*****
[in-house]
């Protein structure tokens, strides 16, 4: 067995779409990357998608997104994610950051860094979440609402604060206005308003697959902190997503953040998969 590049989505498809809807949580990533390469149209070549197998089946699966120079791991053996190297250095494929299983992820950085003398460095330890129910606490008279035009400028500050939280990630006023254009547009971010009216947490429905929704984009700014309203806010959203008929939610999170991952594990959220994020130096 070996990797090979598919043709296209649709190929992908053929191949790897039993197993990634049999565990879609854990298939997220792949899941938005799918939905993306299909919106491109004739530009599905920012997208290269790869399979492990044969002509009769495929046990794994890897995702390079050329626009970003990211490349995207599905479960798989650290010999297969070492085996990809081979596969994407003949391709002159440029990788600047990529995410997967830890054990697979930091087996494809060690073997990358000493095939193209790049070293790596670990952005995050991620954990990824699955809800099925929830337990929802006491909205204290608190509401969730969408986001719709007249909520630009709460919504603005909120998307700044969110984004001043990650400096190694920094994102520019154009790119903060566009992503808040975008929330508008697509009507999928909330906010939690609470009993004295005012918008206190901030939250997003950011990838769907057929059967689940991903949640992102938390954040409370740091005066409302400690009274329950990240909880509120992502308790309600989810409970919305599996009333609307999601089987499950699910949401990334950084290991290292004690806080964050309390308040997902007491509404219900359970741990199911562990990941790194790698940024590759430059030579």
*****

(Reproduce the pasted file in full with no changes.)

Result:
[in-house]
């Protein structure tokens, strides 16, 4: 067995779409990357998608997104994610950051860094979440609402604060206005308003697959902190997503953040998969 590049989505498809809807949580990533390469149209070549197998089946699966120079791991053996190297250095494929299983992820950085003398460095330890129910606490008279035009400028500050939280990630006023254009547009971010009216947490429905929704984009700014309203806010959203008929939610999170991952594990959220994020130096 070996990797090979598919043709296209649709190929992908053929191949790897039993197993990634049999565990879609854990298939997220792949899941938005799918939905993306299909919106491109004739530009599905920012997208290269790869399979492990044969002509009769495929046990794994890897995702390079050329626009970003990211490349995207599905479960798989650290010999297969070492085996990809081979596969994407003949391709002159440029990788600047990529995410997967830890054990697979930091087996494809060690073997990358000493095939193209790049070293790596670990952005995050991620954990990824699955809800099925929830337990929802006491909205204290608190509401969730969408986001719709007249909520630009709460919504603005909120998307700044969110984004001043990650400096190694920094994102520019154009790119903060566009992503808040975008929330508008697509009507999928909330906010939690609470009993004295005012918008206190901030939250997003950011990838769907057929059967689940991903949640992102938390954040409370740091005066409302400690009274329950990240909880509120992502308790309600989810409970919305599996009333609307999601089987499950699910949401990334950084290991290292004690806080964050309390308040997902007491509404219900359970741990199911562990990941790194790698940024590759430059030579």